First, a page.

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It is currently stopping my cancer from spreading any further within my body. It buys the average patient an extra 9 months of life.
She was three months' pregnant when she was diagnosed with a rare and aggressive inflammatory breast cancer in 2015.
She previously lambasted NICE for denying sufferers access to the drug that is available in France, Germany, Australia and Canada.
A report in August criticised NICE of failing to negotiate on the price - and warned of the rigid medical assessment system.
And now that she is cancer-free, she still plans to throw herself into life as much as possible - as doctors suspect her cancer may eventually become active again.
She said: 'Next year that's going to be my main aim, I'm going to start thinking about what I'm going to do with the rest of my life.'A lot of people are terrified to do that, because they think it will come back to get them.'But actually it doesn't change - whether I spend the entire time terrified and wasting time on feeling terrible about what might happen to me, or I spend the entire time embracing the time that I've got.'Ms Loughlin has won a legion of fans online for her up-front and brutally honest blog, called Storm in a Tit Cup, about the disease.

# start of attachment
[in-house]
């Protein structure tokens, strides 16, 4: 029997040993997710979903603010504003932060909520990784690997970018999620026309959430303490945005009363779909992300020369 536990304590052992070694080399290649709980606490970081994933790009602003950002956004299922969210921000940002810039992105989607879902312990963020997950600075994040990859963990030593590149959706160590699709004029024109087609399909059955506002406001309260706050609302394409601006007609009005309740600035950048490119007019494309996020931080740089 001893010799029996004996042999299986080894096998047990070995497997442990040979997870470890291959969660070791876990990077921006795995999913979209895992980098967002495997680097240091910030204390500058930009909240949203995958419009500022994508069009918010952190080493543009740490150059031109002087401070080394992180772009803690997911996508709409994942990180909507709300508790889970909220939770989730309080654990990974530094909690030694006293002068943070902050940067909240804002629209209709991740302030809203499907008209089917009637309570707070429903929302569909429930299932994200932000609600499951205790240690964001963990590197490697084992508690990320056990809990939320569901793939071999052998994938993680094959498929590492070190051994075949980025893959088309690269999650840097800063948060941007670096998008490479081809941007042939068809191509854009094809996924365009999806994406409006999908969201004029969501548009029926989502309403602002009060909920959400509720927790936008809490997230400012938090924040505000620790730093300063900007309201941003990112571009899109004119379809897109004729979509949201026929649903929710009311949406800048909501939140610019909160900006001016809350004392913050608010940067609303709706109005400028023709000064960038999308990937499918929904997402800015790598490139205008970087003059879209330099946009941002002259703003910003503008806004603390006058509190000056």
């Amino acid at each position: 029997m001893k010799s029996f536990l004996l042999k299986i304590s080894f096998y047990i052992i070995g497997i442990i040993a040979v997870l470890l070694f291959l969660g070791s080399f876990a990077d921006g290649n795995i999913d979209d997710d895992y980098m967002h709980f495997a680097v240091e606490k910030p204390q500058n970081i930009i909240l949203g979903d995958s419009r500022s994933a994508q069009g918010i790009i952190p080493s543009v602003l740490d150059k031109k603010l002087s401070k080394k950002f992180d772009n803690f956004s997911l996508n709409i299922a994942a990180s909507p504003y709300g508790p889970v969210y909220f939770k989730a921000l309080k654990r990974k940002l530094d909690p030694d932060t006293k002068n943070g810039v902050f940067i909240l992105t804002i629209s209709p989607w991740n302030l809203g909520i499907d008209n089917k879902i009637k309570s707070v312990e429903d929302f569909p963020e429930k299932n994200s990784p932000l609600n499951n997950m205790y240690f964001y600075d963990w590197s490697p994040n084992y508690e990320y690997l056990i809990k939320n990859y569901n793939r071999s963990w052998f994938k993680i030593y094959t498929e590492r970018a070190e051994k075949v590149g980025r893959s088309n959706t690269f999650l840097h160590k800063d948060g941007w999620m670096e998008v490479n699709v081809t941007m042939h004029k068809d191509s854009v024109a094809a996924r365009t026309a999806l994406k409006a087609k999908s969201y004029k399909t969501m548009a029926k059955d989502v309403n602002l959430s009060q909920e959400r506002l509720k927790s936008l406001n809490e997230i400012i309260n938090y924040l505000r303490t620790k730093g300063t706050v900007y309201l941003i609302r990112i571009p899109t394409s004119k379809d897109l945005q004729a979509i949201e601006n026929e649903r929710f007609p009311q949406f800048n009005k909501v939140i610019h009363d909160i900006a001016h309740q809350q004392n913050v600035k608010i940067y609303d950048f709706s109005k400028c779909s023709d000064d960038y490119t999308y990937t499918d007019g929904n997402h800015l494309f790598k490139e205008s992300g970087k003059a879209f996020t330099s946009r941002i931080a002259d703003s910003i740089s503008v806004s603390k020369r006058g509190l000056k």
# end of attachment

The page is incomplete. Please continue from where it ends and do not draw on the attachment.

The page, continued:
She said: 'Knowing what it feels like to say goodbye, the thought of having to go through that again is absolutely unbearable.'I can dare to dream that I'll be here for a really long time. The world's my oyster now.' On her blog, called Storm in a Tit Cup, she wrote: 'Kadcyla is the drug that is keeping me alive.
But in September she was left devastated when tests revealed she had inflammatory breast cancer, a rare form of the disease with a typical prognosis of two to five years.